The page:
and institutional constraints (Montgomery and Casterline,

1996; Erbring and Young, 1979; Marsden and Friedkin, 1993;
DiMaggio and Powell, 1991).

Social Structure as Context

Adoption of new behaviors occurs within a social structure
composed of formal and informal elements. Actors occupy
positions in a hierarchy, perform roles, are connected formally
and informally to other individuals through relations of
authority, functional rapports, respect, and trust. Their positions shape the information they may receive about prices,
utilities, and what others are doing, and values and norms
determine the repertoire of acceptable and feasible behaviors.
Emphasis on the importance of social structure for diffusion
processes is hardly new (Rogers and Kincaid, 1980; Coleman
et al., 1966; Burt, 1987) but it has seldom been systematically incorporated into actual empirical research on diffusion.
It is only recently that sociologists interested in diffusion
account for it explicitly in the formulation of models (Valente,
2010; Strang, 1991; Strang and Soule, 1997).

Individual Heterogeneity
Given preferences, prices, budget constraints, and their positions in a social structure, individuals may be more or less
resistant to adopt innovations, more or less able or willing to
learn from others and, if they adopt at all, more or less
reluctant to retain the innovation in the menu of practices and
behaviors they normally employ. That is, after one accounts
for all standard elements entering in the decision to adopt or
to resist, there could be individuals who are more (less) risk
averse and adopt more (less) easily than others. Factors that
contribute to such variation include social and economic
stratication, geographic location, access to communication
networks, and heterogeneity in behavioral characteristics that
govern both awareness and eventual adoption (Cavalli-Sforza
and Feldman, 1980).

Persistence and Reversibility

Once adopted new behaviors could be abandoned and
replaced by others. This implies that diffusion models must
include components to understand the persistent use of the
innovation. This is of particular importance in applications to
social behaviors that are inherently reversible or unstable due
to changes in the risks involved (for example, participation in
mass protests or feedback mechanisms that alter the organization of social groups, the position of individuals within it, or
the distribution of resources and opportunities (see below)).

Endogenous Feedback
Both, the individuals position within the group and the
structure of the group, could be modied by the process of
adoption itself. This implies the existence of feedbacks that may
accelerate or retard the process. This is a key feature of modern
approaches to diffusion processes that distinguishes them from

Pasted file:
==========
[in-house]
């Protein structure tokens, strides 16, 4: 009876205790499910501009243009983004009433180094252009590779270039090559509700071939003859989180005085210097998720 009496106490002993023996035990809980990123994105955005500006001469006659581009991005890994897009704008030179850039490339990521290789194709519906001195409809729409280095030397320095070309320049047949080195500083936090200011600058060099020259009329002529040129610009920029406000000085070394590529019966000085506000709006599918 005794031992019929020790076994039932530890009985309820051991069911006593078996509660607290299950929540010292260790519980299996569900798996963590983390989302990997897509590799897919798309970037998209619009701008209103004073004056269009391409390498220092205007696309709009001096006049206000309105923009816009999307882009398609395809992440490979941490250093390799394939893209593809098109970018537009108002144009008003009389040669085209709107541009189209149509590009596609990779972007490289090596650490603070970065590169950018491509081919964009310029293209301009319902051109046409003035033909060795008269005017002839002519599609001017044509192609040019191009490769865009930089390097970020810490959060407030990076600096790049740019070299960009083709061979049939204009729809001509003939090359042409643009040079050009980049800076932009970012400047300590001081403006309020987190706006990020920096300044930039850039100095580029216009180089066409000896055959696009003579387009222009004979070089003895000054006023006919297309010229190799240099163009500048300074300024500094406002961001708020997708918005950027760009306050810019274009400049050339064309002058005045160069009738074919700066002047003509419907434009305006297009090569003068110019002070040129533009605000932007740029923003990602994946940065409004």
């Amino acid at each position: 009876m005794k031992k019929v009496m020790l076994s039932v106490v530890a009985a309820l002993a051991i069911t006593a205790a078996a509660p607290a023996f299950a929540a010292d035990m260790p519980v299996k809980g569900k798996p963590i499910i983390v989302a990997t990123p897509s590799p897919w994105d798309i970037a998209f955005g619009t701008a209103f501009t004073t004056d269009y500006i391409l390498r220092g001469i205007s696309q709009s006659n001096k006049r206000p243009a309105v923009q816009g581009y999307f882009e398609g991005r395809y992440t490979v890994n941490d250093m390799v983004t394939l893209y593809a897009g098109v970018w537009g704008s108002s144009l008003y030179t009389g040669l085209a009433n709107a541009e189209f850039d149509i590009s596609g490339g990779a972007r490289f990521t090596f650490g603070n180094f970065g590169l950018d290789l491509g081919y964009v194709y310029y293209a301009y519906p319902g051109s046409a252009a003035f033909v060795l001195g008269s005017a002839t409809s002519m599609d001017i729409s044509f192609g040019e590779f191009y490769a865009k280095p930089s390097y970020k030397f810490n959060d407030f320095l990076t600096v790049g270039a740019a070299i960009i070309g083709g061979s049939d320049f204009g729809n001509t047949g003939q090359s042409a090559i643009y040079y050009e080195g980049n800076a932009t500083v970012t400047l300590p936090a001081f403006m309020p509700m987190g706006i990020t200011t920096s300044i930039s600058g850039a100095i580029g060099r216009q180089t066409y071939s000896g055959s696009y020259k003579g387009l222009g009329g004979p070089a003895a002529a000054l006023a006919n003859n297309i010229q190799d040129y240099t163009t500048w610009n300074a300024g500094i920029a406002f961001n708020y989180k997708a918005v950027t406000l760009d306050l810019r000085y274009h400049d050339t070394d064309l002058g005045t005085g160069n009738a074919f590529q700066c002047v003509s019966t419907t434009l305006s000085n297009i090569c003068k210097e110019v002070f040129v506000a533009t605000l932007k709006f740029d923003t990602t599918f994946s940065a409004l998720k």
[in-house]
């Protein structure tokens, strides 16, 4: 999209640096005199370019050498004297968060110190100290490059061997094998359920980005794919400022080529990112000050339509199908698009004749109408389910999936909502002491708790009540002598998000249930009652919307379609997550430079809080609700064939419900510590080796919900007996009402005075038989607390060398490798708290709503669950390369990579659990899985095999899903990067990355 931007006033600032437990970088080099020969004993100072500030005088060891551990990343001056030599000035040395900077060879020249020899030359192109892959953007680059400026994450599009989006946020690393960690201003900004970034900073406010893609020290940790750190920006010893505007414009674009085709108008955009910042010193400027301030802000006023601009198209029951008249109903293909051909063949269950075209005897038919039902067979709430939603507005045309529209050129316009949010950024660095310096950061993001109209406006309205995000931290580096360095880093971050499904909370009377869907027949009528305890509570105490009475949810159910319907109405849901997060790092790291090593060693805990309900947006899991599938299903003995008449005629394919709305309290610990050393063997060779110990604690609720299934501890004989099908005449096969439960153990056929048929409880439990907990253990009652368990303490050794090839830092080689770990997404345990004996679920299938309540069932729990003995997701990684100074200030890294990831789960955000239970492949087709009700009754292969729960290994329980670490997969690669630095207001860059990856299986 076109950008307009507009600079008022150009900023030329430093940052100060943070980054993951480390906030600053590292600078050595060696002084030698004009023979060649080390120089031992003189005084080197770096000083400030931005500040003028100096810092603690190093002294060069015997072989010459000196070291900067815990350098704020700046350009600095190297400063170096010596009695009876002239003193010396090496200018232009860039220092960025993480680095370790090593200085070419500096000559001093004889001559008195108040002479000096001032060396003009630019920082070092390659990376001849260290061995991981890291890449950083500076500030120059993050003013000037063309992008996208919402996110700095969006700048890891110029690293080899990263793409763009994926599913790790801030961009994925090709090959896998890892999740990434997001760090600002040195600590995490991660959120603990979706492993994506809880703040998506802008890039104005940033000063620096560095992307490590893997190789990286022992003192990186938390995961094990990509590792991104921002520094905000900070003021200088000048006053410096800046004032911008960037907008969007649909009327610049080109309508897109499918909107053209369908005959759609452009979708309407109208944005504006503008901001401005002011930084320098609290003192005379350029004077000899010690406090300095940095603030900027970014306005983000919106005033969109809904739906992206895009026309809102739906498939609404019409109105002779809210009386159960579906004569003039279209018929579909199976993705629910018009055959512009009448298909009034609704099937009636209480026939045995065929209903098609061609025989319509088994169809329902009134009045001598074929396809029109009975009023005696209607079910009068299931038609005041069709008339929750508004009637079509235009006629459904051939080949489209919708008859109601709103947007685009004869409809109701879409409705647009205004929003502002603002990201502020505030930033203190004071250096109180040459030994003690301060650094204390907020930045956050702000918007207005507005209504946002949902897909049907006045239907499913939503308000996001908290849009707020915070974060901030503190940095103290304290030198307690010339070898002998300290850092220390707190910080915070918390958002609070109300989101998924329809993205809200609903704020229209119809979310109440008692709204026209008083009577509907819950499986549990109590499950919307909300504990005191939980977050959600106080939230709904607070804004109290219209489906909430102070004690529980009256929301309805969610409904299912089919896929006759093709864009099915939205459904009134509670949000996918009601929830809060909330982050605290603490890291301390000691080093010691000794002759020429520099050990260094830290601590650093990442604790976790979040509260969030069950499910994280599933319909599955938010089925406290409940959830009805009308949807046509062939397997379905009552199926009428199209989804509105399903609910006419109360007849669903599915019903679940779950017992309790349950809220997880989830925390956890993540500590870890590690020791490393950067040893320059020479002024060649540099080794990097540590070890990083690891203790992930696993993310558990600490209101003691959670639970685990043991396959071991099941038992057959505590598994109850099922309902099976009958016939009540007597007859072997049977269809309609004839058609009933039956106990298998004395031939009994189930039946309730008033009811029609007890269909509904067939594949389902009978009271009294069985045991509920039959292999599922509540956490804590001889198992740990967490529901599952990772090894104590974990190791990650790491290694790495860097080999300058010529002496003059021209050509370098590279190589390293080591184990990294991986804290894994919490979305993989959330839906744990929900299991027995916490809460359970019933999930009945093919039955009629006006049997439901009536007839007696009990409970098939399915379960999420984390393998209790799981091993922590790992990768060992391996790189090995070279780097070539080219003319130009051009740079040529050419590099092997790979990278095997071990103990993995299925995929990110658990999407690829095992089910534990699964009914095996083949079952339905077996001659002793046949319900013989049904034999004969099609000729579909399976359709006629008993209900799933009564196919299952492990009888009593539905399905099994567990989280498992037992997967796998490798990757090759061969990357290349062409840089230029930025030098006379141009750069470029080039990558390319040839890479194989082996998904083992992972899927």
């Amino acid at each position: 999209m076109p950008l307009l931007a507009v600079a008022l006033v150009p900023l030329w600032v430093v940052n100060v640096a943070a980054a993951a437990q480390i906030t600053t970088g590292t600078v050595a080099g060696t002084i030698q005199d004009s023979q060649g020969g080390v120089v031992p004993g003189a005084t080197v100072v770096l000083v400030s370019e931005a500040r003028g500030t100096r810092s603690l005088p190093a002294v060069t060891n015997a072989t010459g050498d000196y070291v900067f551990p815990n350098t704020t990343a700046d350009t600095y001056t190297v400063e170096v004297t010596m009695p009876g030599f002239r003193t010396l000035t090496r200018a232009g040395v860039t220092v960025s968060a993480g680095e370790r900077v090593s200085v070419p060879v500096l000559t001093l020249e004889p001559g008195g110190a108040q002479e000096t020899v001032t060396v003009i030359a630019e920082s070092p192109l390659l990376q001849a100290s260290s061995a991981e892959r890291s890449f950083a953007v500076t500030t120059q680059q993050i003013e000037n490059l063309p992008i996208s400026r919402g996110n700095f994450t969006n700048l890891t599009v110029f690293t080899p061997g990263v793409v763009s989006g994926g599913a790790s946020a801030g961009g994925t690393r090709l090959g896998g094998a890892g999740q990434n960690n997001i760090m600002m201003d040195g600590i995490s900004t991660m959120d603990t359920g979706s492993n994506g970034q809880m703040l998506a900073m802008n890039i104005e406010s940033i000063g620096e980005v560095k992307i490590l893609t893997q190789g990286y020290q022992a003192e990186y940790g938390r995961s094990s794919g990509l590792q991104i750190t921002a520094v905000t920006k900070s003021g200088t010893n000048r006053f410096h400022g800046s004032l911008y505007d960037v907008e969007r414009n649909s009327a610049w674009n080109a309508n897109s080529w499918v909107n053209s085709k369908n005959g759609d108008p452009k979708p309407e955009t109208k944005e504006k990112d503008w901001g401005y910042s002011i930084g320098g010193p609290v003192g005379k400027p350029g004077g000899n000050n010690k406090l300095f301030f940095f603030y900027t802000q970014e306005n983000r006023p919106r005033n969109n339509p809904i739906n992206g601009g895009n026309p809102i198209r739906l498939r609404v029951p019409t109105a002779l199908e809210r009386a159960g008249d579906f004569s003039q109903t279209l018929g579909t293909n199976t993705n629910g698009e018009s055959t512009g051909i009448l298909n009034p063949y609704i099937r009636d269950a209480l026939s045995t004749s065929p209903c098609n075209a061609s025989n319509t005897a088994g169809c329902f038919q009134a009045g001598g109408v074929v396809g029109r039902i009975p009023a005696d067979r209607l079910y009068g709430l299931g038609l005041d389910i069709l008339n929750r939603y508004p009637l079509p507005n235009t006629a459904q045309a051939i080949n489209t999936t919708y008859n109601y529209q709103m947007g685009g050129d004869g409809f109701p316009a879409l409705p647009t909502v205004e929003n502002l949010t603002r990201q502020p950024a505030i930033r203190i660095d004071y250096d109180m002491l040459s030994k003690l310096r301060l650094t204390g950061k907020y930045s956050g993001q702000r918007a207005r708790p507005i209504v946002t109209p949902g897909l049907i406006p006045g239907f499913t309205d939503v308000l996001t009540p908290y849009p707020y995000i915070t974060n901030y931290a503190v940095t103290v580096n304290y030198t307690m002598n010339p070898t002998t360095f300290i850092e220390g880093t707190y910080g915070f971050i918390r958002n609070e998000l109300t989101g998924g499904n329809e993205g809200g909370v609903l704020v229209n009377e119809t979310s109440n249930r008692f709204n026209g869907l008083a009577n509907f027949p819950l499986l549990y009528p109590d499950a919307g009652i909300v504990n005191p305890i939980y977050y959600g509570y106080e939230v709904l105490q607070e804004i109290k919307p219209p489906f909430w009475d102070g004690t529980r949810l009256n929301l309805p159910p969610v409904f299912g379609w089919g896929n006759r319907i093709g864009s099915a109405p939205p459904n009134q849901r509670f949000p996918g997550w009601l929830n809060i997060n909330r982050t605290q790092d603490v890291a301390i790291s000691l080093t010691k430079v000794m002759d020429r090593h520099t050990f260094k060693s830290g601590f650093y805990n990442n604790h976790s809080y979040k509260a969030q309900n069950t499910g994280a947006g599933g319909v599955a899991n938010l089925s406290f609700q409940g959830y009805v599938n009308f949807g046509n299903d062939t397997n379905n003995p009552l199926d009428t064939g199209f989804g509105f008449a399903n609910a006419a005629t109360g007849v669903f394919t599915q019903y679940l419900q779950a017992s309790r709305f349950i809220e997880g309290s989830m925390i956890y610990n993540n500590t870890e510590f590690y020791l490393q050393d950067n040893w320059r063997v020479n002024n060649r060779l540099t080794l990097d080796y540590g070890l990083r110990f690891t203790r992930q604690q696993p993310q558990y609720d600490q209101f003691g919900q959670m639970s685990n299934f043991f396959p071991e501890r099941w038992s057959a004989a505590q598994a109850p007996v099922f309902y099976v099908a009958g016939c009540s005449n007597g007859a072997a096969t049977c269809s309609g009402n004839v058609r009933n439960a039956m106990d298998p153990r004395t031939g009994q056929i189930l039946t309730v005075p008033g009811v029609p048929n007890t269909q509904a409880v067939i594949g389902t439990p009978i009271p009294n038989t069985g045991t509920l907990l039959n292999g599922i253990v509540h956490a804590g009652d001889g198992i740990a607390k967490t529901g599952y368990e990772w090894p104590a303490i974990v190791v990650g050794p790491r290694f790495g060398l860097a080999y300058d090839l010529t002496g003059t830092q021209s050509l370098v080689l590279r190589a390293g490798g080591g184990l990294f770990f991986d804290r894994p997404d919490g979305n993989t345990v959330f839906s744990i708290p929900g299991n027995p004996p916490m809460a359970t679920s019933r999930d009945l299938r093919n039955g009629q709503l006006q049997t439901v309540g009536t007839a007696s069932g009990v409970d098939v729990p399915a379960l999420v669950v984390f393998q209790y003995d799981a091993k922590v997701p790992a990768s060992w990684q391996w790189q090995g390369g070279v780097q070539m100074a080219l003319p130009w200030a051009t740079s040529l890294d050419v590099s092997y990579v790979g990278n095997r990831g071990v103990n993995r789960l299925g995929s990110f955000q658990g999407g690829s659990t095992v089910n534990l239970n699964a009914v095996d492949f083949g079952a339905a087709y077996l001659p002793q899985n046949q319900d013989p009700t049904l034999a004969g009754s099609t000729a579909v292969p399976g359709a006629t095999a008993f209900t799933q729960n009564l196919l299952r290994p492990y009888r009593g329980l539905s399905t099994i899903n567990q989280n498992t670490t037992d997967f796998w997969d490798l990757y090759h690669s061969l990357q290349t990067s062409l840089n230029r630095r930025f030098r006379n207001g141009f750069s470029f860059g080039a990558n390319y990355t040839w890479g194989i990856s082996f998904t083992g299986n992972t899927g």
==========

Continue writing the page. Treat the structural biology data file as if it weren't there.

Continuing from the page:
more traditional approaches. Although the power that alternative models may have to enable inferences in the operation
of feedback mechanisms may differ, they all include explicit
consideration of it.
The following are three examples of feedback mechanisms
in diffusion processes. In all three of them the spread of

a behavior changes the decision-making environment for

everybody thus inuencing the diffusion process itself.

Vaccination campaigns and the spread of diseases: the

spread of antivaccination campaigns changes the collective
exposure to the risk of contracting the disease and this, by
itself, may reduce incentives to resist vaccination thus
undermining the antivaccination campaign (Bauch and
Galvani, 2013).
l Vigilance, sexual behavior, and prevalence of HIV: as the
prevalence of HIV increases so does awareness of the disease
and willingness to modify sexual behaviors. The spread of
new behaviors (through reduction of sexual partners,
steadier relations, sexual protection, control of other sexually transmitted diseases) is likely to reduce HIV prevalence
and this can weaken the efcacy of collective efforts, public
campaigns, awareness, and individual incentives to retain
modied behaviors. The outcome may be a renewed
increase in the prevalence of the disease (Bauch and
Galvani, 2013).
l Adoption of technology: the adoption of some technologies
(cell phones, software, and operating systems) becomes
unavoidable once a critical mass of users has adopted it since
the incentive structures for all users is altered, becomes more
favorable for adoption of the new technology, and can even
create additional opportunities that reinforce adherence to it.
The combination of these ve ingredients produces
considerable empirical variability. Diversity in the feedback
mechanism alone (strength of endogenous feedback, time lags,
threshold effects, number, and complexity of mechanisms on
which it is sustained) can lead to aggregate outcomes that vary
from runaway adoption and saturation, wholesale abandonment of the new behavior, or oscillations between states
characterized by different levels of prevalence of the new
behavior. This heterogeneity makes it difcult to infer a mechanism (diffusion vs structural mechanism, different types of
diffusion) from observation of limited features of the process,
such as its speed or the inection point(s) of the growth curve
of adopters. A more precise identication of the process
requires more detailed modeling. This, in turn, can be done
using one or a combination of the three new approaches
described below.

Social Network Approaches

Although the development of social network theories, models
and methods proceeded and will surely continue to proceed
independently, one of the most important advances in the
growth and development of diffusion models is the establishment of a bridge between the two subdisciplines. Indeed, social
network theory becomes integrated as a submodule within
diffusion models in a very precise way: actors decision-making
process is assumed to be inuenced by their position within
one or a subset of social networks in which they are members,
by the frequency and type of ties that link them to other actors
within those networks, by the position and degree of inuence
of other actors, by the types of communication between actors
in the network, etc. Diffusion models borrow from social
network models a conceptualization of the resources that